Cultural psychology as a bridge between anthropology and cognitive science

Stephanie A. Fryberg*

*Corresponding author for this work

Research output: Contribution to journalArticlepeer-review

5 Scopus citations

Abstract

The theory and methods of cultural psychology begin with the assumption that psychological processes are socioculturally and historically grounded. As such, they offer a new approach for understanding the diversity of human functioning because they (a) question the presumed neutrality of the majority group perspective; (b) take the target's point-of-view (i.e., what it means to be a person in a particular context); (c) assume that there is more than one viable way of being a competent or effective person; and (d) provide a road map for understanding and reducing social inequities. As illustrated in this essay, a cultural psychological approach provides a bridge between anthropology and the cognitive sciences, and in so doing it offers an alternative set of explanations and interventions for group differences.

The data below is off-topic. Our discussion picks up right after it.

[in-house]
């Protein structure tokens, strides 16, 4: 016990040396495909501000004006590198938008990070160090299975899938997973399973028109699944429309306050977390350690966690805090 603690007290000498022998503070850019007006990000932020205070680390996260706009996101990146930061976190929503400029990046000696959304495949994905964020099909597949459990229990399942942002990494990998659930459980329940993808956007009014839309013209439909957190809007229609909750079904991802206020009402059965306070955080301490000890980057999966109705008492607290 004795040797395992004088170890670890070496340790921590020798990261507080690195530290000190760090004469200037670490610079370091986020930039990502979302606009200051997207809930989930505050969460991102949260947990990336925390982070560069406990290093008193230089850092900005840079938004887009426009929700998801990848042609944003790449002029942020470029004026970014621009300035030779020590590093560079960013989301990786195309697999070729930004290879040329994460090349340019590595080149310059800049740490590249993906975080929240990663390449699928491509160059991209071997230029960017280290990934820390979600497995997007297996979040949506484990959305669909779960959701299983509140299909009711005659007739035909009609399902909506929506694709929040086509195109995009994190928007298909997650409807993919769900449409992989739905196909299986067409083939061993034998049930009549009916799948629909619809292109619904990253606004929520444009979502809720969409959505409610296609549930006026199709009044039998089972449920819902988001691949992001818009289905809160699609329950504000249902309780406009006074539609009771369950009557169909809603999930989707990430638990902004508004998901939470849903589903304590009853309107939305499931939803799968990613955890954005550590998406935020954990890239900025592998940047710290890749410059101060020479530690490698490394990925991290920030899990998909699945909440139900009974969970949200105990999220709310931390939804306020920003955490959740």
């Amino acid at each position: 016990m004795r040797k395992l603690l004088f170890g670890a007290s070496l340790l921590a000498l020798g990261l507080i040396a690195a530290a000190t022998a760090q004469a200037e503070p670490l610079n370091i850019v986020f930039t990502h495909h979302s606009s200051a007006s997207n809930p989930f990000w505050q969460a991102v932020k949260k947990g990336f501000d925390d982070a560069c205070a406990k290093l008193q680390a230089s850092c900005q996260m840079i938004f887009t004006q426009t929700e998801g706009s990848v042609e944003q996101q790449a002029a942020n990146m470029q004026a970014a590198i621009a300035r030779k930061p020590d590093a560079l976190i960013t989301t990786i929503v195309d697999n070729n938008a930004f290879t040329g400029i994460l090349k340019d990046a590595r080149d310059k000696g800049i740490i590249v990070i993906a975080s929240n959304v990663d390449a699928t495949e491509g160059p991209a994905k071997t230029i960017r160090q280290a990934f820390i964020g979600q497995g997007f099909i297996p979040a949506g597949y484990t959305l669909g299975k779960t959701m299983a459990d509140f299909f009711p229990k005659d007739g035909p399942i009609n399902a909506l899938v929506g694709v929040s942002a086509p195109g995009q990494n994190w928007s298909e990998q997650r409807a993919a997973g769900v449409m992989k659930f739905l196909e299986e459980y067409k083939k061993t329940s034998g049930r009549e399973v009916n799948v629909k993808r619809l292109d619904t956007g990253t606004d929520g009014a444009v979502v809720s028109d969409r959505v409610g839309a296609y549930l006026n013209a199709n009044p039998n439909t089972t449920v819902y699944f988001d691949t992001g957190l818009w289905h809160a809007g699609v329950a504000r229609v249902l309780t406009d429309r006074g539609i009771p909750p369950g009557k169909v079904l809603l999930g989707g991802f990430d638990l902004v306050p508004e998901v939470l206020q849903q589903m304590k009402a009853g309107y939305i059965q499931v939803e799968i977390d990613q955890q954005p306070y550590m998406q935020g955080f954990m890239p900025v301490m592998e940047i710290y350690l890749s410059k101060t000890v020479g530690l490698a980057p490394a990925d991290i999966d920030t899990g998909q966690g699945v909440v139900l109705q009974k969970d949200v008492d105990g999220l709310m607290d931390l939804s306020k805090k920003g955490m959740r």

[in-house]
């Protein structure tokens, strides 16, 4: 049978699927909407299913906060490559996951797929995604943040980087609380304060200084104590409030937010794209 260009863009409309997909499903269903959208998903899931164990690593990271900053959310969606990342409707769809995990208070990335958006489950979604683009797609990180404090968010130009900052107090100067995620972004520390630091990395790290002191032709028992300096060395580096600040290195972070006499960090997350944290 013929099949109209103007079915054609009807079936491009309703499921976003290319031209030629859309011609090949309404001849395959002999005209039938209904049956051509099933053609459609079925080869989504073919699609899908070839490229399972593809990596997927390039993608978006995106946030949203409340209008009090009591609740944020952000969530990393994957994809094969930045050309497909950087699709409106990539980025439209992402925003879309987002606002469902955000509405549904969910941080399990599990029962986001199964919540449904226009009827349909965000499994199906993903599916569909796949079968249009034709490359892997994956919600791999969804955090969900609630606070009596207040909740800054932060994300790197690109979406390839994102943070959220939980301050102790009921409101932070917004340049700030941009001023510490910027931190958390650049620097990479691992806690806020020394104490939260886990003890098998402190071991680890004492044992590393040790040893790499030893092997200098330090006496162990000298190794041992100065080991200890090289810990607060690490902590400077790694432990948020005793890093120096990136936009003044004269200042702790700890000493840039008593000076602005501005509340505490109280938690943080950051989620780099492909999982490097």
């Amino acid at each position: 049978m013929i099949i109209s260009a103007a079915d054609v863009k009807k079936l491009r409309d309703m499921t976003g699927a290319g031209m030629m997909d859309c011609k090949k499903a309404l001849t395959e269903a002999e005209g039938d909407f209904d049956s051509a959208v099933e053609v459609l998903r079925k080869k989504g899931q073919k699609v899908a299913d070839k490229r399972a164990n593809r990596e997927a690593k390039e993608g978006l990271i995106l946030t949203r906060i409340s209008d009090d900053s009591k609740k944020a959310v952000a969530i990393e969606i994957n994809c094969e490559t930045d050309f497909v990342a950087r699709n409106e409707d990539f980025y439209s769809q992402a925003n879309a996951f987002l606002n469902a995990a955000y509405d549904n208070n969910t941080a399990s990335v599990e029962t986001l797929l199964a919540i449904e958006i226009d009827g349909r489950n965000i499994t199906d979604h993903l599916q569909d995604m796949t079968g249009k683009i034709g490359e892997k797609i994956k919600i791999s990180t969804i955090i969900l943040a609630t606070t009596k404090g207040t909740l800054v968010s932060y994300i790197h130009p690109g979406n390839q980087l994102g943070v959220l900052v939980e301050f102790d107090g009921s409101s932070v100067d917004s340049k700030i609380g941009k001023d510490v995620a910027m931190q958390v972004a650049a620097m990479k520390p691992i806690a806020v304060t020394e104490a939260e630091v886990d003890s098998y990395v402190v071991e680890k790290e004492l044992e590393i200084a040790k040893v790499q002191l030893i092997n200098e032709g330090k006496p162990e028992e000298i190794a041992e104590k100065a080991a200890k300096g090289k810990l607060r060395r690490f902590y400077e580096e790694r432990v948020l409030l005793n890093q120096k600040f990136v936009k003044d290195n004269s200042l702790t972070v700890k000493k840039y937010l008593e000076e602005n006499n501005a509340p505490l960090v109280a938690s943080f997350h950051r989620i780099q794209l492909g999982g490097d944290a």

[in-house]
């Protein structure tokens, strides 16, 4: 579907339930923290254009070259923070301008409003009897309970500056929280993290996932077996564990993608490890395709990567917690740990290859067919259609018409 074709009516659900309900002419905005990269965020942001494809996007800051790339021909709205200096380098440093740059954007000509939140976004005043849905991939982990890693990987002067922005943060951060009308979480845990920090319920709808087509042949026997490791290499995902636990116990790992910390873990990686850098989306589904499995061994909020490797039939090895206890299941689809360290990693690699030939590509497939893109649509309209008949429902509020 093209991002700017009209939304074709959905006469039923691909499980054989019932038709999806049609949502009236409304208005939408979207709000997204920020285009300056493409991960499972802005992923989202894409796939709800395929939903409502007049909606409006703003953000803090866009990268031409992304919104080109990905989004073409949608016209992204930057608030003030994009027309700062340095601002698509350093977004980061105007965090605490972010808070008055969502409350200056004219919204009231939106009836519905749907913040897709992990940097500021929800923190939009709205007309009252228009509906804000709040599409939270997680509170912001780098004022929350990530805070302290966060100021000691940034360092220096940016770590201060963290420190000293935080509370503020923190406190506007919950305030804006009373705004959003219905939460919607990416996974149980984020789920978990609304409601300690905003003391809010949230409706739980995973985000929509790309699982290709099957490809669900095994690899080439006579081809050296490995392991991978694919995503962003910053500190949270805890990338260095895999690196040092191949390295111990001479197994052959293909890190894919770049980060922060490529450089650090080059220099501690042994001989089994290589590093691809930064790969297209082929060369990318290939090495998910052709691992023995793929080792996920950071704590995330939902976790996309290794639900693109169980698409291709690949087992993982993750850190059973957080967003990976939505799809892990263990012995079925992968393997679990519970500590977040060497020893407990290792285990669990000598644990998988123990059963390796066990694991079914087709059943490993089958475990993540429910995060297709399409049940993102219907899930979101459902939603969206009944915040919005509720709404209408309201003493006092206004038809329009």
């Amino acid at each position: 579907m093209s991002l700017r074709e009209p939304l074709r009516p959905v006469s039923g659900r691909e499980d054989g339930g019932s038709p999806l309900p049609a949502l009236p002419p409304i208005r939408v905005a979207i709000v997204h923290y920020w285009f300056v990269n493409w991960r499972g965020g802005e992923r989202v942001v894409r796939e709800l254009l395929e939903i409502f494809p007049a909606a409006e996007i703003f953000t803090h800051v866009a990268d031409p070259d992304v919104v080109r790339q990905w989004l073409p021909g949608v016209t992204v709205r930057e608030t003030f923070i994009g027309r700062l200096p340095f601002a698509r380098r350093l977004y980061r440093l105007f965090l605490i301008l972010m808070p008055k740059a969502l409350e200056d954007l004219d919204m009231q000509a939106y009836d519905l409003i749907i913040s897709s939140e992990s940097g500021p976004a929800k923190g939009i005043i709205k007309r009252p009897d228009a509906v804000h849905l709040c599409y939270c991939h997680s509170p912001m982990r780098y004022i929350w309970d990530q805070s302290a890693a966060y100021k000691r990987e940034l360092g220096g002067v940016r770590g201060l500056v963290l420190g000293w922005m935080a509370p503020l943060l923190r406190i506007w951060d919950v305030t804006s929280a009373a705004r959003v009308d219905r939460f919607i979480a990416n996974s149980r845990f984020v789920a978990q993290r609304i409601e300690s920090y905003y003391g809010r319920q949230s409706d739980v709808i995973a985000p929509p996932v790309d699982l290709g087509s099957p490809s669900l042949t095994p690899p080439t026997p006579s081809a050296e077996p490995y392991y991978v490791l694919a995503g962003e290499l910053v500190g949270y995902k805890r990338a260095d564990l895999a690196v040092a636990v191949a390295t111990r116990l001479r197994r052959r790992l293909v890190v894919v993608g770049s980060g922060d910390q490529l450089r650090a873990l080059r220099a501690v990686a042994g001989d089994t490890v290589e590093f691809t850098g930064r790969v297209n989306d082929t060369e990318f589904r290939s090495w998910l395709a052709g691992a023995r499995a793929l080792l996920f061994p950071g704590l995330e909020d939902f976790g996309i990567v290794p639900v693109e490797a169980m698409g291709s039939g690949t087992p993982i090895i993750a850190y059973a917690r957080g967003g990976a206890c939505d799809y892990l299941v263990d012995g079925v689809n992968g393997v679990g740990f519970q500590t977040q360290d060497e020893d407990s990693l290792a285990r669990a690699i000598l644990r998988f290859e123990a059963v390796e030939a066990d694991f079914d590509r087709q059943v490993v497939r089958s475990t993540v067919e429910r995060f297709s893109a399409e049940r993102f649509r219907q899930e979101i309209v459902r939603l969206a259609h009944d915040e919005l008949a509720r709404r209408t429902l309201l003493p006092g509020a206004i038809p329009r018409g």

Original languageEnglish (US)
Pages (from-to)437-444
Number of pages8
JournalTopics in Cognitive Science
Volume4
Issue number3
DOIs
StatePublished - Jul 2012

Keywords

  • Cultural models
  • Cultural psychology
  • Native Americans
  • Point-of-view
  • Underrepresented minorities

ASJC Scopus subject areas

  • Experimental and Cognitive Psychology
  • Artificial Intelligence
  • Cognitive Neuroscience
  • Human-Computer Interaction
  • Linguistics and Language

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